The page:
The Obama administration kicked off a new program Wednesday that's designed to help up to 9 million borrowers stay in their homes through refinanced mortgages or loans that are modified to lower monthly payments. But tens of thousands of homeowners in some of the most battered real estate markets won't be eligible for the two programs.
It's not intended to prevent every foreclosure or to help every homeowner, a senior Treasury Department official told reporters. It's really targeted at responsible homeowners.
The program has two parts: one to work with lenders to modify the loan terms for up to 4 million homeowner, the second to refinance up to 5 million homeowners into more affordable fixed-rate loans.
For the modification program, borrowers who are eligible will have to provide their most recent tax return and two pay stubs, as well as an affidavit of financial hardship to qualify for the loan modification program, which runs through 2012.
Borrowers are only allowed to have their loans modified once, and the program only applies for loans made on Jan. 1 2009, or earlier. Mortgages for single-family properties that are worth more than $729,750 are excluded.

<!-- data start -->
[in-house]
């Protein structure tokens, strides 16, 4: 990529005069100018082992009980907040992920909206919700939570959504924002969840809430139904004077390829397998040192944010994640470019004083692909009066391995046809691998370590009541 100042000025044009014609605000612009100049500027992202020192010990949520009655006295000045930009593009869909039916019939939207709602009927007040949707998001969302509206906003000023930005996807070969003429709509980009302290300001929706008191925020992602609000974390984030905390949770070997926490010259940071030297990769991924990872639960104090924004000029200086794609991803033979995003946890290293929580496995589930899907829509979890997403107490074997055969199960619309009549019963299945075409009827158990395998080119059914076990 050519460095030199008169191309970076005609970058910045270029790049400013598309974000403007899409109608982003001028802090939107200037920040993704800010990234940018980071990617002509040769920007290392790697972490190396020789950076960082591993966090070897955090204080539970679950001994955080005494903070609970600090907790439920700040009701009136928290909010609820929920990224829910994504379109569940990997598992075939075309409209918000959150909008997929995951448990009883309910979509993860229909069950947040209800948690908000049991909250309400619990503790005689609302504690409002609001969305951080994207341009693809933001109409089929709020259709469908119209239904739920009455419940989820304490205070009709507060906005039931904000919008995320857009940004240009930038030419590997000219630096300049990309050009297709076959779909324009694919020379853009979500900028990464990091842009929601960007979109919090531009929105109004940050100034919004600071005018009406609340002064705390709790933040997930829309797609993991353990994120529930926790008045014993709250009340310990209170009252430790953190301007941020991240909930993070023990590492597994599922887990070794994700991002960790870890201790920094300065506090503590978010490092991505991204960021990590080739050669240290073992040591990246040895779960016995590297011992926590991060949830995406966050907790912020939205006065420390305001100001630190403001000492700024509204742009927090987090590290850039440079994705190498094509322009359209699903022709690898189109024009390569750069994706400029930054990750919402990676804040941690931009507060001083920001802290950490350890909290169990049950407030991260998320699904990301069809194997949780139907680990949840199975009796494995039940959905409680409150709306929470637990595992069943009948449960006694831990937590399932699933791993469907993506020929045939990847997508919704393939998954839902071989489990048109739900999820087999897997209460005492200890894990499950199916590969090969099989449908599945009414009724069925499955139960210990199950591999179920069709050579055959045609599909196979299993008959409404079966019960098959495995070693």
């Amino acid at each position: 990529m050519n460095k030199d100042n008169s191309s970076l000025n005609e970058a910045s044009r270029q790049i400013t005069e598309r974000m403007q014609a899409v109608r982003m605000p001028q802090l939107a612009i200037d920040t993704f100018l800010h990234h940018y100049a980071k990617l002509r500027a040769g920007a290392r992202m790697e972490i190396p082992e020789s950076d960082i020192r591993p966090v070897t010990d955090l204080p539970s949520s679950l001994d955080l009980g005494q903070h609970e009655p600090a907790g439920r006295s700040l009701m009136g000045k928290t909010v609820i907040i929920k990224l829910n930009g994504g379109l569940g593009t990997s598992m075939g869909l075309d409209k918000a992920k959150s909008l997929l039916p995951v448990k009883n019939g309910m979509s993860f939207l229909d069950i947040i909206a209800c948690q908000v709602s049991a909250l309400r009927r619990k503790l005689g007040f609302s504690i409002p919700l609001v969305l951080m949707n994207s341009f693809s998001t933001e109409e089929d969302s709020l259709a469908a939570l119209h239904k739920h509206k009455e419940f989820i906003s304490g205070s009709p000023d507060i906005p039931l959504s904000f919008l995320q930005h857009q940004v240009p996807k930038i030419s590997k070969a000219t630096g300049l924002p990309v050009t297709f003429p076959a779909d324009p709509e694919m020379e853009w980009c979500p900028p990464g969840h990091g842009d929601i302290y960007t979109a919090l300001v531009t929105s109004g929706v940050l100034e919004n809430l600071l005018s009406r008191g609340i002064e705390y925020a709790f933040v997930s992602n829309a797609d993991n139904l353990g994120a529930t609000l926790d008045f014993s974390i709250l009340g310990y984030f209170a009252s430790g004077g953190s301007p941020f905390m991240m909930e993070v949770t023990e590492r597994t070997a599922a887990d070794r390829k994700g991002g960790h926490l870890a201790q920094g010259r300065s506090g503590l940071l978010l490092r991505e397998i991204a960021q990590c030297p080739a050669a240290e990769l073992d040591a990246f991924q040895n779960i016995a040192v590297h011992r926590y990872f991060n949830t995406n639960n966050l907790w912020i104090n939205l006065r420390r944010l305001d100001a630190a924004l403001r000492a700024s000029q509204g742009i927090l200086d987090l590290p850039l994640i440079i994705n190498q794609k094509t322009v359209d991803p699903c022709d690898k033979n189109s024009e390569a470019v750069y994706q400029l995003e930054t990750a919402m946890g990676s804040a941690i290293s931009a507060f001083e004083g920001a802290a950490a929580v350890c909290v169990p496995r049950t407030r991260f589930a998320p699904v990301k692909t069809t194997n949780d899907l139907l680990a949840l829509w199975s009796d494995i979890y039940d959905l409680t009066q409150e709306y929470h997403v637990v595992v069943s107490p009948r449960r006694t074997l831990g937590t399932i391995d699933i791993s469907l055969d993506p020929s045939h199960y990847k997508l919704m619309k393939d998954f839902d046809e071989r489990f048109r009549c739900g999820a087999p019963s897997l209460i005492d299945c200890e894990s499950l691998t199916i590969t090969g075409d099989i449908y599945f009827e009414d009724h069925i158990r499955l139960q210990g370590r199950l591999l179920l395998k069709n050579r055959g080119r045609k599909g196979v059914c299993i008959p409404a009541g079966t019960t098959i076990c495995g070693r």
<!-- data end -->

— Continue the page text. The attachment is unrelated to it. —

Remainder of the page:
Lenders could reduce a borrower's interest rate to as low as 2% for five years. Rates would then rise to about 5% until the mortgage is repaid.
For the refinance program, only homeowners whose loans are held by Fannie Mae or Freddie Mac are eligible and have until June 2010 to apply. The problem there is that the fees imposed by Fannie and Freddie over the past year make it difficult for borrowers to afford to refinance. The two companies, which are now government controlled, have yet to detail how they will implement the plan, or whether any fees will be rolled back.
Lawmakers also continued to discuss whether to change bankruptcy laws to allow judges to write down the value of first mortgages on prime residences.
House Democrats agreed Tuesday to narrow proposed legislation that gives bankruptcy judges the power to change the terms of mortgage loans for debt-strapped borrowers.
In the latest version of the bill, judges would have to consider whether a homeowner had been offered a reasonable deal by the bank to rework his or her home loan before seeking help in bankruptcy court. Borrowers also would have a responsibility to prove that they tried to modify their mortgages.